1. Hook

The hook is something that will pique the interest of your audience and draw them in to open and read your email. Sometimes your headline is your hook; sometimes it’s not.

One great way to create a hook is to start your email at a point of high drama. Another good way is to share how you learned something significant, especially if it goes against convention. Basically, the hook should make people want to know the whole story.

Here are some examples:

  • How I found myself holding my 3-month-old baby without a job
  • How I learned that sending a weekly newsletter is the worst thing I could do for my business
  • December 31, 2017, was the day that changed everything for my business
  • The best piece of advice I ever received
  1. Story

The main section of the email is the actual story. These are simply personal vignette stories. Most of them aren’t even about your business. Instead, you take a lesson you’ve learned and relate it to your business. 

A lot of people get hung up because they don’t have “impressive” stories. But your stories don’t have to be epic. They’re just a way for your audience to get to know you. For example:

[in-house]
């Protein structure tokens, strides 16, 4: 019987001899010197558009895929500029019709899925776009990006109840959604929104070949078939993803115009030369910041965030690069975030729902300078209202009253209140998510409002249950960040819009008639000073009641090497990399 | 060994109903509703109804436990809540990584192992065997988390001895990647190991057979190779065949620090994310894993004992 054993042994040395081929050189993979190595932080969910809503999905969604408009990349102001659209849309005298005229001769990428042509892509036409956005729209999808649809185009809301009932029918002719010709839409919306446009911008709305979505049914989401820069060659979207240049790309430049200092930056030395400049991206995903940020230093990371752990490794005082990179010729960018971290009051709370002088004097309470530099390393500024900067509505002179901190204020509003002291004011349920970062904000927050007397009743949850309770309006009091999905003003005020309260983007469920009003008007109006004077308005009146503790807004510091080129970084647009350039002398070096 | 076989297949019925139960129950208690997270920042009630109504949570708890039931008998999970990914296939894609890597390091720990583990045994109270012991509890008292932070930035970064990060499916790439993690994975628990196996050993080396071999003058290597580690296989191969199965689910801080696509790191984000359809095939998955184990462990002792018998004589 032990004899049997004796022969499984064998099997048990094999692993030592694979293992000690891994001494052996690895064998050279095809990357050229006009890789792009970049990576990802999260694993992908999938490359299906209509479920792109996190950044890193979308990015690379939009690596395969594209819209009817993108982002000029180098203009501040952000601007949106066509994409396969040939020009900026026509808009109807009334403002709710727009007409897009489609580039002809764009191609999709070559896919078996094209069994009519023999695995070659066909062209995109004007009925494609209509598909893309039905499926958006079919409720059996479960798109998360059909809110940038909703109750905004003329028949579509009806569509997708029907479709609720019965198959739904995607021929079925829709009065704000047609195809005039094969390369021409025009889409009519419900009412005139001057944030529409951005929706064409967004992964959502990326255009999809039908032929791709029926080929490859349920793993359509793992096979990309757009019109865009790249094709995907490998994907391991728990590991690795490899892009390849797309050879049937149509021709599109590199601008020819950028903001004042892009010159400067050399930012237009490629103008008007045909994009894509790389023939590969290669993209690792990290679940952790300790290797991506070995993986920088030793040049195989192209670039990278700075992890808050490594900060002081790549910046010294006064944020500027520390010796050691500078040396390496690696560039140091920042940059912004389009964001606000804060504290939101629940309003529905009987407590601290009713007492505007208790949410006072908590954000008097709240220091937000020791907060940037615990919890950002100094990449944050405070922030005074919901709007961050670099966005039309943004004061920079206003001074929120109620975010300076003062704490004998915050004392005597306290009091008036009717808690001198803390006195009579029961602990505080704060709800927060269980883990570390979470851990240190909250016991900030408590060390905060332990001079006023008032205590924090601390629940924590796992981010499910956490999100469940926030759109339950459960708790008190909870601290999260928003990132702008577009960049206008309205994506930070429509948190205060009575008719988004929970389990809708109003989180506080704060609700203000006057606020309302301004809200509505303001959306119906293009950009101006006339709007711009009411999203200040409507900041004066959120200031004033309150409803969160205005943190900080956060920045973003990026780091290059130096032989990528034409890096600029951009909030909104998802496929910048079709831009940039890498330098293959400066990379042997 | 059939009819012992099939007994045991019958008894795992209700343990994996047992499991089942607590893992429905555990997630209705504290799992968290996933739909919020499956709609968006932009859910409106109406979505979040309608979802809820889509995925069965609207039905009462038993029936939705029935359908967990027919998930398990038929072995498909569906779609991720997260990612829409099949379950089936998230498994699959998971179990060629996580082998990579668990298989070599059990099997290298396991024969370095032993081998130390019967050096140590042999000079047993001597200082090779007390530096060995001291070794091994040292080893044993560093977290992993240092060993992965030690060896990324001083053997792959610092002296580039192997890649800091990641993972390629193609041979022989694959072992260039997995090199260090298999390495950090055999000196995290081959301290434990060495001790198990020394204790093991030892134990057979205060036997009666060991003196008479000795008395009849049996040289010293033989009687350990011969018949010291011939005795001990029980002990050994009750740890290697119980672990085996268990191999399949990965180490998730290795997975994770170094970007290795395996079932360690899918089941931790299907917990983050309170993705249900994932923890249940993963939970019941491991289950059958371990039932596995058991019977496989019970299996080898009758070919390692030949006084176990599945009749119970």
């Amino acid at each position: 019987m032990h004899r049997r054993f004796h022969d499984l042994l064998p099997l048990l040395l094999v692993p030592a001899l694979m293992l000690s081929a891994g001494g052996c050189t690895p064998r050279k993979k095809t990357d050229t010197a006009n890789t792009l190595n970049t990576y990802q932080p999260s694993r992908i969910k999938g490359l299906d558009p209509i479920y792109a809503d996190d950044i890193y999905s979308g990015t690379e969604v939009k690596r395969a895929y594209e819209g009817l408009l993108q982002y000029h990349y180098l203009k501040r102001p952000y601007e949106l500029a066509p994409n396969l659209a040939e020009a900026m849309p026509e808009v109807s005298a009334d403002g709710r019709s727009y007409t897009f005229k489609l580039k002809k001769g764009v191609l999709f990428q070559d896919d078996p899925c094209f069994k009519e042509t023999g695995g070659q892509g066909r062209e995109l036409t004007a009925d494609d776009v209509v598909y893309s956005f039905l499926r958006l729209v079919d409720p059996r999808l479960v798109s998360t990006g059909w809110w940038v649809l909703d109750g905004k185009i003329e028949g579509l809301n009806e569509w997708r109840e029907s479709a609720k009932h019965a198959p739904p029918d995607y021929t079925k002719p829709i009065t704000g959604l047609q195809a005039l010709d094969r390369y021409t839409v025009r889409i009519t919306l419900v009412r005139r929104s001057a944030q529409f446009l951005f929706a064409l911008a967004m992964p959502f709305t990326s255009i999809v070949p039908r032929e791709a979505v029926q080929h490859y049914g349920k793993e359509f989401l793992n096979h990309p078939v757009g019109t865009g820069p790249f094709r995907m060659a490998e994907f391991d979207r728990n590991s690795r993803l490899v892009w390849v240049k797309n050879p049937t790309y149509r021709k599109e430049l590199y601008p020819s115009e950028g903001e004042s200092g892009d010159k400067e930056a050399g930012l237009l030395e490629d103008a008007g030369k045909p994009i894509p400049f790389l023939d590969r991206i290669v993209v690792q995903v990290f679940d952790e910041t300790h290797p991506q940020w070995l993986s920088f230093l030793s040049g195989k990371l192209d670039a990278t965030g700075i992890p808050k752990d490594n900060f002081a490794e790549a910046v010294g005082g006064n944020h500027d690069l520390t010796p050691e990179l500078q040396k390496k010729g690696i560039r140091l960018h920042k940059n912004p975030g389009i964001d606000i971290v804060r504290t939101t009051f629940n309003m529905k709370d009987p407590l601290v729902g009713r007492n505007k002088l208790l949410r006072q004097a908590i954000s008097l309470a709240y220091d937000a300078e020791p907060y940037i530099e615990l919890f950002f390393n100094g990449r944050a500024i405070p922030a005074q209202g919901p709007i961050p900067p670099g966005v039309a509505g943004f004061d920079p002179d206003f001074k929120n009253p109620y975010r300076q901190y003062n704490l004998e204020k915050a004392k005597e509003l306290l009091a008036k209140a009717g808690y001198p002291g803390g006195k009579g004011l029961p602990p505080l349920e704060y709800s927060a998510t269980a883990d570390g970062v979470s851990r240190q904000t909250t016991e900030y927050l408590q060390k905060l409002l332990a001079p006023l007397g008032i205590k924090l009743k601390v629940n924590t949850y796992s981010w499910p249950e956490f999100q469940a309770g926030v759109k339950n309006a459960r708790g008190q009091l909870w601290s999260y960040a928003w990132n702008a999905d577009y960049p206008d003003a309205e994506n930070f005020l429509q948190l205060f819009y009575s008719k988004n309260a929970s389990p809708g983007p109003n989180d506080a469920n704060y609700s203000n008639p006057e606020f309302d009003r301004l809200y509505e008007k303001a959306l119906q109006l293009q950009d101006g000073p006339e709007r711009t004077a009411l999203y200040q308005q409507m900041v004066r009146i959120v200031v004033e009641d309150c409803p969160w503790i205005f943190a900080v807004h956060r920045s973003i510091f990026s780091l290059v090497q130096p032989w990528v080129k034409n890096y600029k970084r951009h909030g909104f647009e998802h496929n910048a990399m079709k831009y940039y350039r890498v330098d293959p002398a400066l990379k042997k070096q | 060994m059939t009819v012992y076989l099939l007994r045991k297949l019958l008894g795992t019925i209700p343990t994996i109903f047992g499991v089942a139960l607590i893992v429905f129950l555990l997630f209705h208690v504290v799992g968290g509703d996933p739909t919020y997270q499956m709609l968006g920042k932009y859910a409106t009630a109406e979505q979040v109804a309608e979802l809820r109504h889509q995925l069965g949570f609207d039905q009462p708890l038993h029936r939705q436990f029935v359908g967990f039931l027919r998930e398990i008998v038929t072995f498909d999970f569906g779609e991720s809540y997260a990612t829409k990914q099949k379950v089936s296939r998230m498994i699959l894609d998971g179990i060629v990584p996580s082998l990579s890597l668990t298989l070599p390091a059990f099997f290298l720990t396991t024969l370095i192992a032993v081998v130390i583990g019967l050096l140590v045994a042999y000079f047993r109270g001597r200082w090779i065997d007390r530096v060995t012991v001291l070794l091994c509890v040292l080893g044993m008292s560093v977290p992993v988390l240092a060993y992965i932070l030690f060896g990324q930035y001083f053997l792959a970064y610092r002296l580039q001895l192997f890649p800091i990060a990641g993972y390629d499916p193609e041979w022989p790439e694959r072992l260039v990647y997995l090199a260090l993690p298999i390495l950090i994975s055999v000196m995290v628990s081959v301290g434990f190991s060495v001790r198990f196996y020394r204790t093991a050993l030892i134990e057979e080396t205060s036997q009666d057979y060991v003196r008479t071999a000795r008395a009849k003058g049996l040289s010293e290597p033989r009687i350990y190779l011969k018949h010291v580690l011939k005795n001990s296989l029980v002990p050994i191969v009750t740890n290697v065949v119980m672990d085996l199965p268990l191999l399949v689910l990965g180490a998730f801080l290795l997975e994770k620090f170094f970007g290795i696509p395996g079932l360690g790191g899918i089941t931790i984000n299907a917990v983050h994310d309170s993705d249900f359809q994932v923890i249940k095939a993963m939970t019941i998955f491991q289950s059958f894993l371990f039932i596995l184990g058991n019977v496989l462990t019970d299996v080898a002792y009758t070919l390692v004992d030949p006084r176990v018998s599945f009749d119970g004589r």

• I shared about my dad’s plane crash when I was about to start my third year of law school and how I had to make a big decision about whether to go back for a competition. (It got the most replies from my list, and I wasn’t promoting anything!)
  • I’ve told the story about my wife and my brother surprising me on my 40th birthday. My brother lives 1500 miles away and showed up for my birthday in the middle of a busy launch. I used that story to relate to the subject of my email.
  • I’ve also told the story about how my law firm got really busy and was screwing with my online business plans. I used this to talk about how I love planning.

Basically, you tell these stories to engage your subscribers so they get to know you and know that your emails are worth reading. You make their day, put a smile on their face, and give them something interesting to think about.

The trick to the story section is to keep it brief. Stories are great, but you don’t want to give too many unnecessary details. Cut out the fluff and get to the heart of the story as soon as possible.

  1. Call-to-Action

As you wrap up your story, it’s time to pivot to the point of the story and tell your readers what you want them to do now that they’ve read your email. That means you should include a specific call-to-action. It could be something like read a blog post or listen to a podcast episode. The key is to tell them what’s in it for them.

If you’re not producing regular content yet, your CTA could ask them to reply and tell you their biggest challenge, join your Facebook group, or follow you on Instagram.

Just be sure to think about what the call-to-action will be before you write your weekly email. Once you know your CTA, you can figure out what story to use and then pick the hook that will work best for it.